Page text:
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Expats on graffiti vandalism in Vietnam: Art or not, it should be at the right place

Expats on graffiti vandalism in Vietnam: Art or not, it should be at the right place

Tuesday, May 28, 2024, 10:02 GMT+7
Expats on graffiti vandalism in Vietnam: Art or not, it should be at the right place
Vandals scrawled graffiti on the facades and spaces along Loi Boulevard in District 1, Ho Chi Minh City. Photo: Tien Quoc / Tuoi Tre

Expats living in Vietnam have become concerned by a group of foreigners who had been scrawling graffiti on walls in downtown Ho Chi Minh City.

Many believe these vandals should be fined and required to clean up the mess they created.

“This is unacceptable,” American Marcia Ring said under a request to comment by Tuoi Tre News.

“How dare people come to a new country and vandalize it.

“They need to be fined, or even deported from the country.”

Ring added that people under 18 in her home country are not allowed to purchase spray paint, and those who are caught usually face a fine.

“There are many successful programs in the States where there are special places for graffiti artists who are given walls to practice their art,” she said.

“They also ask these artists to create public murals on popular graffiti sites, so other artists will leave those alone out of respect to the original artist.”

Living in southern Vietnam’s Vung Tau City, Ring often sees graffiti on construction panels and abandoned houses, but never on people’s real property.

“Some of it is very witty and enjoyable and shows insight into young people's attitudes here, so I really don't mind it,” she said. 

Graffti vadalism has long been a headache for cities in Vietnam.

In Ho Chi Minh City, dozens of houses, shops, and walls along Le Loi Boulevard in District 1, Ho Chi Minh City have been smeared with graffiti, causing great annoyance to the facility owners and defacing the appearance of this central thoroughfare.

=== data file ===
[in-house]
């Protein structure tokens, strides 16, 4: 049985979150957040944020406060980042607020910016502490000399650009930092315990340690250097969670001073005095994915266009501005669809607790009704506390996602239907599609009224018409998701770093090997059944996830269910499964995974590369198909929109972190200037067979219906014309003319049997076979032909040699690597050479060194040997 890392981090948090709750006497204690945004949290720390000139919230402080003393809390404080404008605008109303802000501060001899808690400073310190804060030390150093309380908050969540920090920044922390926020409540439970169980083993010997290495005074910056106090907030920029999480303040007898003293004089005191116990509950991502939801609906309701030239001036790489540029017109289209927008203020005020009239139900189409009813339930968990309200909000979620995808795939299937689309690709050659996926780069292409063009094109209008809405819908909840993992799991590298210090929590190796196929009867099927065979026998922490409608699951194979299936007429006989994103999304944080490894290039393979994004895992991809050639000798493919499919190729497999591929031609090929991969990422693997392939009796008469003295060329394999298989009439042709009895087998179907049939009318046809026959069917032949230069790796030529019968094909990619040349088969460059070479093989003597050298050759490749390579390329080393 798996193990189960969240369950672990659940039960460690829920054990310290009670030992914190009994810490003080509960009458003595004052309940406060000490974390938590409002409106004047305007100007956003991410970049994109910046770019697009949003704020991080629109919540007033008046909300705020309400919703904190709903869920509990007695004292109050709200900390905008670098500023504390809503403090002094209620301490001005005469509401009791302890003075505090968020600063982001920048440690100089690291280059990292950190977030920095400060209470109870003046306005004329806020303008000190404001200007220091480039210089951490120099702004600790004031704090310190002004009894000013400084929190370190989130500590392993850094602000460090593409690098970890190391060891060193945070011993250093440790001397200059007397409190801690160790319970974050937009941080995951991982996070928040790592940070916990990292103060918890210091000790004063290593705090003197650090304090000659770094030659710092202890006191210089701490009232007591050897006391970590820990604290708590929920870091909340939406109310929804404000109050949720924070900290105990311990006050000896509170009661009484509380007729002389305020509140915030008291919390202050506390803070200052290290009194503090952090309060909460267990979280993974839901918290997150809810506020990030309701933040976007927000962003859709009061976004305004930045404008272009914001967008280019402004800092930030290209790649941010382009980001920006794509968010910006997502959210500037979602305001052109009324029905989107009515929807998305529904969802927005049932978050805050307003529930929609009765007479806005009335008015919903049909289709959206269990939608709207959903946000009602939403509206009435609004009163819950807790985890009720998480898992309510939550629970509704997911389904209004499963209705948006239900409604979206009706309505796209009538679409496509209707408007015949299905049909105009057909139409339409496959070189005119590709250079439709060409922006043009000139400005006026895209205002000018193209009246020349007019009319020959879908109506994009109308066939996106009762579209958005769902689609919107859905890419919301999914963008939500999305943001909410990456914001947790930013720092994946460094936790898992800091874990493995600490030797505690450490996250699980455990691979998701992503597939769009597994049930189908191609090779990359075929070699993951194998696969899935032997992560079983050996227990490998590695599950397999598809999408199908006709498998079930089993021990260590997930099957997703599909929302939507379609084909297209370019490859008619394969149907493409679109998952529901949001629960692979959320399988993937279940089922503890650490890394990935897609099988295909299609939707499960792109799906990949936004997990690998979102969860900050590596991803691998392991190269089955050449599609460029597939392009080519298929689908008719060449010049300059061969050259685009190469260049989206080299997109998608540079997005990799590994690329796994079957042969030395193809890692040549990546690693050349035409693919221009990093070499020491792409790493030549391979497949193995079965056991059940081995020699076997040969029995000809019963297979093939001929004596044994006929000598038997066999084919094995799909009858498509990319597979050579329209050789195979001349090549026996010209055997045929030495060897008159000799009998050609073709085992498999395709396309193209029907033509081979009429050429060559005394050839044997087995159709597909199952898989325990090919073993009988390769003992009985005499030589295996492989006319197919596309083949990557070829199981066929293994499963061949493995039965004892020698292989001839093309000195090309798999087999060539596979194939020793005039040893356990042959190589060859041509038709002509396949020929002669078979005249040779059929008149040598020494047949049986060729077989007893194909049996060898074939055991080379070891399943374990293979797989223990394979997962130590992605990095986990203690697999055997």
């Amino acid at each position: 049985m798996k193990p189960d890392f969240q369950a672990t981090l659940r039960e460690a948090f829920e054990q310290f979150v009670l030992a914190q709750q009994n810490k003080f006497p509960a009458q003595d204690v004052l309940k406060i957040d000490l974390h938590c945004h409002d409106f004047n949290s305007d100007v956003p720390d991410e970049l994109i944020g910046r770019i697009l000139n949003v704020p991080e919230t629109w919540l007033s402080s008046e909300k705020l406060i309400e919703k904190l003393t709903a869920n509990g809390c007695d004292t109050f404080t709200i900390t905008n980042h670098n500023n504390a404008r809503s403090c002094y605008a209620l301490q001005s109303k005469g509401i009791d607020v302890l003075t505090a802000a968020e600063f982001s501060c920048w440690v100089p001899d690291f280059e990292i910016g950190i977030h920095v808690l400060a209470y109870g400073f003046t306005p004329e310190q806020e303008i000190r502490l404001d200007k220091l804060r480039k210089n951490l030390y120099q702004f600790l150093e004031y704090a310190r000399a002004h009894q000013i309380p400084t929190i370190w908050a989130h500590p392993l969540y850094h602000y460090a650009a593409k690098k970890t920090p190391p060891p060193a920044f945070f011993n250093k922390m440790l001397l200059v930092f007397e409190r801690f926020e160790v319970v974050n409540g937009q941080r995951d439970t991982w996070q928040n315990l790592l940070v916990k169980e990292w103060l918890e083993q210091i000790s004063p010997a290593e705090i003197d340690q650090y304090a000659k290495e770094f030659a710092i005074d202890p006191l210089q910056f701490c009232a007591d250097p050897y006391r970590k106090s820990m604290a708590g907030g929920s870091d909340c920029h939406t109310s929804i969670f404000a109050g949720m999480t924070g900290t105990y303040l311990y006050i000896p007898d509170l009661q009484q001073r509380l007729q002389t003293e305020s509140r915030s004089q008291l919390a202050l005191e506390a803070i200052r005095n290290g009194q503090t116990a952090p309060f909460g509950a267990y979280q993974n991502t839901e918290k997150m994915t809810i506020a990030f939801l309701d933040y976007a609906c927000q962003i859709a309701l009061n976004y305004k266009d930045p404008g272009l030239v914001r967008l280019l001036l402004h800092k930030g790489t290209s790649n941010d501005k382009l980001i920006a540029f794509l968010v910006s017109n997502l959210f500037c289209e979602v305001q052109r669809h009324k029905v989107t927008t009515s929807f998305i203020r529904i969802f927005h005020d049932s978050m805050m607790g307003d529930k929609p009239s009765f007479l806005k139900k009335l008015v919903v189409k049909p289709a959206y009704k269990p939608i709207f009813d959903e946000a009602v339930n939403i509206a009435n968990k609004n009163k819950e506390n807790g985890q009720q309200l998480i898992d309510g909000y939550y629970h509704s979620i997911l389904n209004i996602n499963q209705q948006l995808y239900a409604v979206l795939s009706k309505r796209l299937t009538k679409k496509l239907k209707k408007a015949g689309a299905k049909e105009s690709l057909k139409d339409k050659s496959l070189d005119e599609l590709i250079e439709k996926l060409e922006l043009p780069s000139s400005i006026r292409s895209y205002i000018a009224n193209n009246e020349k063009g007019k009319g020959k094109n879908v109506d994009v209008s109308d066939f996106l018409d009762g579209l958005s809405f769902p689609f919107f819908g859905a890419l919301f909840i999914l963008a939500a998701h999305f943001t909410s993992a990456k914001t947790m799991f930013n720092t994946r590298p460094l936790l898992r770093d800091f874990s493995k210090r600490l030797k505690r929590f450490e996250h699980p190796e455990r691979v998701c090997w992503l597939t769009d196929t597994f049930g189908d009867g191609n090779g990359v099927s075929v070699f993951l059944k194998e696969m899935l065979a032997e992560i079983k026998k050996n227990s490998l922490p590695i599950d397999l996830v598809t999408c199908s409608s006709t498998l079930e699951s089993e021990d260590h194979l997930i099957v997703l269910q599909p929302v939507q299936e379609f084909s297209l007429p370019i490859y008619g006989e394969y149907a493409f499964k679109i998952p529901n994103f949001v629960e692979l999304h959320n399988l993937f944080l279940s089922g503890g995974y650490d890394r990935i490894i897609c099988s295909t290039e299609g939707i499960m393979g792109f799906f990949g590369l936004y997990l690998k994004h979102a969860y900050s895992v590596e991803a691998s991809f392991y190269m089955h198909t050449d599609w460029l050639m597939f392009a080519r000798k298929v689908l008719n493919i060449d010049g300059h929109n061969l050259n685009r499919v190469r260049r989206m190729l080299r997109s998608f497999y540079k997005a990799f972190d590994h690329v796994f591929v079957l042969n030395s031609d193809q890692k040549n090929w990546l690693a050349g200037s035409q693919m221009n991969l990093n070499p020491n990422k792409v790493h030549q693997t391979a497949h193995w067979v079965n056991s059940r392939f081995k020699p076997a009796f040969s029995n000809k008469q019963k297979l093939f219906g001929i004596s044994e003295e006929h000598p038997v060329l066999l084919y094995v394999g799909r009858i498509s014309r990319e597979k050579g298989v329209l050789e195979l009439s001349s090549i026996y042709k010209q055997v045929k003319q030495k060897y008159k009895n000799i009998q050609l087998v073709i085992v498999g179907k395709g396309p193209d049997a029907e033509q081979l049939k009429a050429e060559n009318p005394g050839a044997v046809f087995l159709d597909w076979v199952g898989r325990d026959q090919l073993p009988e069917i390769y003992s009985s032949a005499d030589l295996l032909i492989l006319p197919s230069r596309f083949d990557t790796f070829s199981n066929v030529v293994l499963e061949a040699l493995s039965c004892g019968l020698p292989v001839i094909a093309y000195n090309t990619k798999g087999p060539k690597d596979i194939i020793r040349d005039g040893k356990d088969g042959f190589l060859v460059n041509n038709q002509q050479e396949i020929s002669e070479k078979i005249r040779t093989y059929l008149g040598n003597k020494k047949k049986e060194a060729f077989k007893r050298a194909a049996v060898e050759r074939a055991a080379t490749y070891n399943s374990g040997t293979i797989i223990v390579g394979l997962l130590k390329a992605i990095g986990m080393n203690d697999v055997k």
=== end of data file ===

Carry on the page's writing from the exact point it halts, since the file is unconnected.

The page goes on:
Dozens of houses, shops, and walls along Le Loi Boulevard in District 1, Ho Chi Minh City are smeared with graffiti, May 18, 2024. Photo: Tien Quoc / Tuoi Tre

Dozens of houses, shops, and walls along Le Loi Boulevard in District 1, Ho Chi Minh City are smeared with graffiti, May 18, 2024. Photo: Tien Quoc / Tuoi Tre

A graphic artist himself, French-Canadian Joss Huot, had mixed feelings about graffiti art.

“To me, it is important that graffiti expresses an opinion or a sentiment, rather than serves as ‘gang logo’ or a tag that, in all honesty, nobody really understands,” he said.

Over the last few years, Huot has noticed more and more graffiti in Ho Chi Minh City, mostly on walls, roll-up doors, and bridges.

 “You can find graffiti anywhere now, in every district,” he stated.

More than 50 houses with roll-up doors along Le Loi Street in District 1, Ho Chi Minh City are covered with graffiti. Photo: Tien Quoc / Tuoi Tre

More than 50 houses with roll-up doors along Le Loi Boulevard in District 1, Ho Chi Minh City are covered with graffiti. Photo: Tien Quoc / Tuoi Tre

According to him, graffiti has long been present in many other countries and Vietnam is only now catching up.  

“In regard to the foreigners that were recently caught doing graffiti, I think they should be sent back where they come from, but not before paying some kind of fine or having to clean the surfaces where they made their ‘masterpiece’,” he said. 

“My opinion may seem harsh to some, but I believe it’s all about respect.”

In Canada, Huot said, graffiti offenders who get caught are forced to pay a fine. 

“If only these ‘artists’ could put their talent to create something that has some artistic value, because some of these people are very talented,” he said.

A photo by Joss Huot shows a mural he called 'gorgeous 'on a building in District 1, Ho Chi Minh City.

A photo by Joss Huot shows a mural he called 'gorgeous' on a building in District 1, Ho Chi Minh City.

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Dong Nguyen / Tuoi Tre News

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